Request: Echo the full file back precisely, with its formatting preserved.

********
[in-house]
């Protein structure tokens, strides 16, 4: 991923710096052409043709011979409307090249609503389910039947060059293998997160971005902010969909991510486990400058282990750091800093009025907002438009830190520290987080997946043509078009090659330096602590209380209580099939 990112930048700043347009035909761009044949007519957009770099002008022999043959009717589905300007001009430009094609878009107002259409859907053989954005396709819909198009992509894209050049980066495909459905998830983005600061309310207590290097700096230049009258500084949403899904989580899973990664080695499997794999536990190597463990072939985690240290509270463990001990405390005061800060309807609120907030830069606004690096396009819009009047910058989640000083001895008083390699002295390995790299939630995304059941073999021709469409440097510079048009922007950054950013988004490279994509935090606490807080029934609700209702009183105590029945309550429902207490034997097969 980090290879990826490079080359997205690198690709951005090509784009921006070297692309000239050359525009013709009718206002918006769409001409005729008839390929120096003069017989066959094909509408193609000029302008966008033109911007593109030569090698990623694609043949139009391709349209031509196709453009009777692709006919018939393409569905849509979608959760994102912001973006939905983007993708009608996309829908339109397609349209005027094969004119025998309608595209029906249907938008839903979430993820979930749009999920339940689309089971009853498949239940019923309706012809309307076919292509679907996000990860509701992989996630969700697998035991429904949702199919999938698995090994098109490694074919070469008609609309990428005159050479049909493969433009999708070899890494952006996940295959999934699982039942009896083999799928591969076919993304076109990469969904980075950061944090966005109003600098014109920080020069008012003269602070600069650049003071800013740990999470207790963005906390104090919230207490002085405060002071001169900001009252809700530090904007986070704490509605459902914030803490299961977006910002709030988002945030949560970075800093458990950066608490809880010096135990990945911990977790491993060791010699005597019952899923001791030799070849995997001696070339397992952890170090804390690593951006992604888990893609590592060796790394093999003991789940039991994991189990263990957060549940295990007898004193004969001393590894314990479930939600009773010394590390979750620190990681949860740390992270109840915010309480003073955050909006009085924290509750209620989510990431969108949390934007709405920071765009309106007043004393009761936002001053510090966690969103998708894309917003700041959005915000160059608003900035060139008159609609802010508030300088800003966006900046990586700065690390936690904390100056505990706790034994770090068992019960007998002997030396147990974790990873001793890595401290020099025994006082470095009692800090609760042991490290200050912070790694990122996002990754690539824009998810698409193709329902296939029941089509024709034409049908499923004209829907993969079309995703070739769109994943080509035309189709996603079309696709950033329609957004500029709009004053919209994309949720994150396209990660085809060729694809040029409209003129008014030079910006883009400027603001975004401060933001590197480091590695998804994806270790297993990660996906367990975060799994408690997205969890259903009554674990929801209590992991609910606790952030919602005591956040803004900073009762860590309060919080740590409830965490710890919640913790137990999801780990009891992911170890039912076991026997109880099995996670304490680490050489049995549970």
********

[in-house]
């Protein structure tokens, strides 16, 4: 991923710096052409043709011979409307090249609503389910039947060059293998997160971005902010969909991510486990400058282990750091800093009025907002438009830190520290987080997946043509078009090659330096602590209380209580099939 990112930048700043347009035909761009044949007519957009770099002008022999043959009717589905300007001009430009094609878009107002259409859907053989954005396709819909198009992509894209050049980066495909459905998830983005600061309310207590290097700096230049009258500084949403899904989580899973990664080695499997794999536990190597463990072939985690240290509270463990001990405390005061800060309807609120907030830069606004690096396009819009009047910058989640000083001895008083390699002295390995790299939630995304059941073999021709469409440097510079048009922007950054950013988004490279994509935090606490807080029934609700209702009183105590029945309550429902207490034997097969 980090290879990826490079080359997205690198690709951005090509784009921006070297692309000239050359525009013709009718206002918006769409001409005729008839390929120096003069017989066959094909509408193609000029302008966008033109911007593109030569090698990623694609043949139009391709349209031509196709453009009777692709006919018939393409569905849509979608959760994102912001973006939905983007993708009608996309829908339109397609349209005027094969004119025998309608595209029906249907938008839903979430993820979930749009999920339940689309089971009853498949239940019923309706012809309307076919292509679907996000990860509701992989996630969700697998035991429904949702199919999938698995090994098109490694074919070469008609609309990428005159050479049909493969433009999708070899890494952006996940295959999934699982039942009896083999799928591969076919993304076109990469969904980075950061944090966005109003600098014109920080020069008012003269602070600069650049003071800013740990999470207790963005906390104090919230207490002085405060002071001169900001009252809700530090904007986070704490509605459902914030803490299961977006910002709030988002945030949560970075800093458990950066608490809880010096135990990945911990977790491993060791010699005597019952899923001791030799070849995997001696070339397992952890170090804390690593951006992604888990893609590592060796790394093999003991789940039991994991189990263990957060549940295990007898004193004969001393590894314990479930939600009773010394590390979750620190990681949860740390992270109840915010309480003073955050909006009085924290509750209620989510990431969108949390934007709405920071765009309106007043004393009761936002001053510090966690969103998708894309917003700041959005915000160059608003900035060139008159609609802010508030300088800003966006900046990586700065690390936690904390100056505990706790034994770090068992019960007998002997030396147990974790990873001793890595401290020099025994006082470095009692800090609760042991490290200050912070790694990122996002990754690539824009998810698409193709329902296939029941089509024709034409049908499923004209829907993969079309995703070739769109994943080509035309189709996603079309696709950033329609957004500029709009004053919209994309949720994150396209990660085809060729694809040029409209003129008014030079910006883009400027603001975004401060933001590197480091590695998804994806270790297993990660996906367990975060799994408690997205969890259903009554674990929801209590992991609910606790952030919602005591956040803004900073009762860590309060919080740590409830965490710890919640913790137990999801780990009891992911170890039912076991026997109880099995996670304490680490050489049995549970």